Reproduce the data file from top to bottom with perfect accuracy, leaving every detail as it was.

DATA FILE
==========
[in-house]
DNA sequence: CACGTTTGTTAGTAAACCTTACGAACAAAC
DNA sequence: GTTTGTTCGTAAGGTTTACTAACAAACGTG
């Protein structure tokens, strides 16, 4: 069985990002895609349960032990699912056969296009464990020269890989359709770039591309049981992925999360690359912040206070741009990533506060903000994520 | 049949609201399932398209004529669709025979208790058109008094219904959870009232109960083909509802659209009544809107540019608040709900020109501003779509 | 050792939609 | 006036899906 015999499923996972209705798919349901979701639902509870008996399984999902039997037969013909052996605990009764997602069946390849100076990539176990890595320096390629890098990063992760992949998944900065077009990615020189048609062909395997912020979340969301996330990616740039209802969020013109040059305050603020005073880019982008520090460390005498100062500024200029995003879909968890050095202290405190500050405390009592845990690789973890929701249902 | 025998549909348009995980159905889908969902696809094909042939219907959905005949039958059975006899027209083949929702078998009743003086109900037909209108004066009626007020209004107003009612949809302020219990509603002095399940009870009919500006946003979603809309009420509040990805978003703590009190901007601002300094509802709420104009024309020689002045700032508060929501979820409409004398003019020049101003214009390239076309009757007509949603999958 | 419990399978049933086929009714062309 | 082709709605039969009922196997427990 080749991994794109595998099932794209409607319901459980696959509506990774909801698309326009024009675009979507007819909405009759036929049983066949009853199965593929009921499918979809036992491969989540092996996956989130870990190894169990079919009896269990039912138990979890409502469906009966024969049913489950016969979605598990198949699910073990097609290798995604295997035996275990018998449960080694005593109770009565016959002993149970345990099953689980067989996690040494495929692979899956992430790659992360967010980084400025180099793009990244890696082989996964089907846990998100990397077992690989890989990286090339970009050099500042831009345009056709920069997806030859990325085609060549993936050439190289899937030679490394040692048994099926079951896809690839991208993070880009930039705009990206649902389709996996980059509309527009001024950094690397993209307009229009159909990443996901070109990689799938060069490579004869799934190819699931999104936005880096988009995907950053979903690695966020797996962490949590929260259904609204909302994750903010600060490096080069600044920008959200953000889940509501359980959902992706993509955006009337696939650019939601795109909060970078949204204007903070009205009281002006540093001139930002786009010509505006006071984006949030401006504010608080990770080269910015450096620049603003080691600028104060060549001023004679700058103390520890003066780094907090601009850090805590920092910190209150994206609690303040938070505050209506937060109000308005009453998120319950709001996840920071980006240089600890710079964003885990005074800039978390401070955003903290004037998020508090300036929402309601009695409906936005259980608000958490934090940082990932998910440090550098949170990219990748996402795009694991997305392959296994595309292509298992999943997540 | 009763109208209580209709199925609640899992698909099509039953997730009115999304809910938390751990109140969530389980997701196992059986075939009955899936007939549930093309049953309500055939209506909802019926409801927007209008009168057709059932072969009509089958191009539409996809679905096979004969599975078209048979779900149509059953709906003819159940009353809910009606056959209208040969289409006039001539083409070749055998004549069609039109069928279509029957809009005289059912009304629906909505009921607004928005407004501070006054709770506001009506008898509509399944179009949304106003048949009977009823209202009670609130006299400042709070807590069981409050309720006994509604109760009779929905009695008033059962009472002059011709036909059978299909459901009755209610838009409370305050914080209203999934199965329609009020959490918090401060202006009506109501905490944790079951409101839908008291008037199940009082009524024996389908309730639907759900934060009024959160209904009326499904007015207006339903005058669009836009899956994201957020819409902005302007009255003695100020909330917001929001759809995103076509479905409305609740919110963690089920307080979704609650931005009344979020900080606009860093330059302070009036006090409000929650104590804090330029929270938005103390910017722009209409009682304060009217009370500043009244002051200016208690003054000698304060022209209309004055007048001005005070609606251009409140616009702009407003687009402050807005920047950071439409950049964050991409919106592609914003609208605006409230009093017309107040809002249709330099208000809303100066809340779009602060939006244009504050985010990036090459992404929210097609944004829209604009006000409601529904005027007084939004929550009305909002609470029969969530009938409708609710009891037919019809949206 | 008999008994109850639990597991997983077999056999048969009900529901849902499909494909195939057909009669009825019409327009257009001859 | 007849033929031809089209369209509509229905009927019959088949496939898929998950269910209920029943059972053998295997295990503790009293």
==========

[in-house]
DNA sequence: CACGTTTGTTAGTAAACCTTACGAACAAAC
DNA sequence: GTTTGTTCGTAAGGTTTACTAACAAACGTG
């Protein structure tokens, strides 16, 4: 069985990002895609349960032990699912056969296009464990020269890989359709770039591309049981992925999360690359912040206070741009990533506060903000994520 | 049949609201399932398209004529669709025979208790058109008094219904959870009232109960083909509802659209009544809107540019608040709900020109501003779509 | 050792939609 | 006036899906 015999499923996972209705798919349901979701639902509870008996399984999902039997037969013909052996605990009764997602069946390849100076990539176990890595320096390629890098990063992760992949998944900065077009990615020189048609062909395997912020979340969301996330990616740039209802969020013109040059305050603020005073880019982008520090460390005498100062500024200029995003879909968890050095202290405190500050405390009592845990690789973890929701249902 | 025998549909348009995980159905889908969902696809094909042939219907959905005949039958059975006899027209083949929702078998009743003086109900037909209108004066009626007020209004107003009612949809302020219990509603002095399940009870009919500006946003979603809309009420509040990805978003703590009190901007601002300094509802709420104009024309020689002045700032508060929501979820409409004398003019020049101003214009390239076309009757007509949603999958 | 419990399978049933086929009714062309 | 082709709605039969009922196997427990 080749991994794109595998099932794209409607319901459980696959509506990774909801698309326009024009675009979507007819909405009759036929049983066949009853199965593929009921499918979809036992491969989540092996996956989130870990190894169990079919009896269990039912138990979890409502469906009966024969049913489950016969979605598990198949699910073990097609290798995604295997035996275990018998449960080694005593109770009565016959002993149970345990099953689980067989996690040494495929692979899956992430790659992360967010980084400025180099793009990244890696082989996964089907846990998100990397077992690989890989990286090339970009050099500042831009345009056709920069997806030859990325085609060549993936050439190289899937030679490394040692048994099926079951896809690839991208993070880009930039705009990206649902389709996996980059509309527009001024950094690397993209307009229009159909990443996901070109990689799938060069490579004869799934190819699931999104936005880096988009995907950053979903690695966020797996962490949590929260259904609204909302994750903010600060490096080069600044920008959200953000889940509501359980959902992706993509955006009337696939650019939601795109909060970078949204204007903070009205009281002006540093001139930002786009010509505006006071984006949030401006504010608080990770080269910015450096620049603003080691600028104060060549001023004679700058103390520890003066780094907090601009850090805590920092910190209150994206609690303040938070505050209506937060109000308005009453998120319950709001996840920071980006240089600890710079964003885990005074800039978390401070955003903290004037998020508090300036929402309601009695409906936005259980608000958490934090940082990932998910440090550098949170990219990748996402795009694991997305392959296994595309292509298992999943997540 | 009763109208209580209709199925609640899992698909099509039953997730009115999304809910938390751990109140969530389980997701196992059986075939009955899936007939549930093309049953309500055939209506909802019926409801927007209008009168057709059932072969009509089958191009539409996809679905096979004969599975078209048979779900149509059953709906003819159940009353809910009606056959209208040969289409006039001539083409070749055998004549069609039109069928279509029957809009005289059912009304629906909505009921607004928005407004501070006054709770506001009506008898509509399944179009949304106003048949009977009823209202009670609130006299400042709070807590069981409050309720006994509604109760009779929905009695008033059962009472002059011709036909059978299909459901009755209610838009409370305050914080209203999934199965329609009020959490918090401060202006009506109501905490944790079951409101839908008291008037199940009082009524024996389908309730639907759900934060009024959160209904009326499904007015207006339903005058669009836009899956994201957020819409902005302007009255003695100020909330917001929001759809995103076509479905409305609740919110963690089920307080979704609650931005009344979020900080606009860093330059302070009036006090409000929650104590804090330029929270938005103390910017722009209409009682304060009217009370500043009244002051200016208690003054000698304060022209209309004055007048001005005070609606251009409140616009702009407003687009402050807005920047950071439409950049964050991409919106592609914003609208605006409230009093017309107040809002249709330099208000809303100066809340779009602060939006244009504050985010990036090459992404929210097609944004829209604009006000409601529904005027007084939004929550009305909002609470029969969530009938409708609710009891037919019809949206 | 008999008994109850639990597991997983077999056999048969009900529901849902499909494909195939057909009669009825019409327009257009001859 | 007849033929031809089209369209509509229905009927019959088949496939898929998950269910209920029943059972053998295997295990503790009293």